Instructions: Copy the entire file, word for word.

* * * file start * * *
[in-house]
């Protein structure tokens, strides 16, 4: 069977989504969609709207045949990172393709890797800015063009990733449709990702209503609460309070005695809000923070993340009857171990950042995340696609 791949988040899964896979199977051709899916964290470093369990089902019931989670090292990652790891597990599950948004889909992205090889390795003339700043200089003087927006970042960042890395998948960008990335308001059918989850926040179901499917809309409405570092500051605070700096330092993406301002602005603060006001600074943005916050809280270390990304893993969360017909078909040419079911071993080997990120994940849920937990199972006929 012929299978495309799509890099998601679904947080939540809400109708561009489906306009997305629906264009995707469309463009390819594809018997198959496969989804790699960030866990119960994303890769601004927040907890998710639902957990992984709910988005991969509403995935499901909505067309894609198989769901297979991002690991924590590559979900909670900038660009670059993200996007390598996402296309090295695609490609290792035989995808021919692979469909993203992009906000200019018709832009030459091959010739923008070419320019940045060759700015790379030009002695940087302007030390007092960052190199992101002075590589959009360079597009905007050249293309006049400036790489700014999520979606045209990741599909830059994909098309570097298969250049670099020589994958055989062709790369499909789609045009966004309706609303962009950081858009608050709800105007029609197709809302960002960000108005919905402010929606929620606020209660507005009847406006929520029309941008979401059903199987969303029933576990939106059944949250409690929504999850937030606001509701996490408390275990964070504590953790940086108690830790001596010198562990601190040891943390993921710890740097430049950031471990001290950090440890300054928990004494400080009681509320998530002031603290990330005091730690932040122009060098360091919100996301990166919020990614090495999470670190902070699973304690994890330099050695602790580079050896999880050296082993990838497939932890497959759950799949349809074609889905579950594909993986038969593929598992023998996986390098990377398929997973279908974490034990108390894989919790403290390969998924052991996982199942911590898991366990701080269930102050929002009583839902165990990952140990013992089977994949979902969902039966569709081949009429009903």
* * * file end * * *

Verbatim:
[in-house]
């Protein structure tokens, strides 16, 4: 069977989504969609709207045949990172393709890797800015063009990733449709990702209503609460309070005695809000923070993340009857171990950042995340696609 791949988040899964896979199977051709899916964290470093369990089902019931989670090292990652790891597990599950948004889909992205090889390795003339700043200089003087927006970042960042890395998948960008990335308001059918989850926040179901499917809309409405570092500051605070700096330092993406301002602005603060006001600074943005916050809280270390990304893993969360017909078909040419079911071993080997990120994940849920937990199972006929 012929299978495309799509890099998601679904947080939540809400109708561009489906306009997305629906264009995707469309463009390819594809018997198959496969989804790699960030866990119960994303890769601004927040907890998710639902957990992984709910988005991969509403995935499901909505067309894609198989769901297979991002690991924590590559979900909670900038660009670059993200996007390598996402296309090295695609490609290792035989995808021919692979469909993203992009906000200019018709832009030459091959010739923008070419320019940045060759700015790379030009002695940087302007030390007092960052190199992101002075590589959009360079597009905007050249293309006049400036790489700014999520979606045209990741599909830059994909098309570097298969250049670099020589994958055989062709790369499909789609045009966004309706609303962009950081858009608050709800105007029609197709809302960002960000108005919905402010929606929620606020209660507005009847406006929520029309941008979401059903199987969303029933576990939106059944949250409690929504999850937030606001509701996490408390275990964070504590953790940086108690830790001596010198562990601190040891943390993921710890740097430049950031471990001290950090440890300054928990004494400080009681509320998530002031603290990330005091730690932040122009060098360091919100996301990166919020990614090495999470670190902070699973304690994890330099050695602790580079050896999880050296082993990838497939932890497959759950799949349809074609889905579950594909993986038969593929598992023998996986390098990377398929997973279908974490034990108390894989919790403290390969998924052991996982199942911590898991366990701080269930102050929002009583839902165990990952140990013992089977994949979902969902039966569709081949009429009903």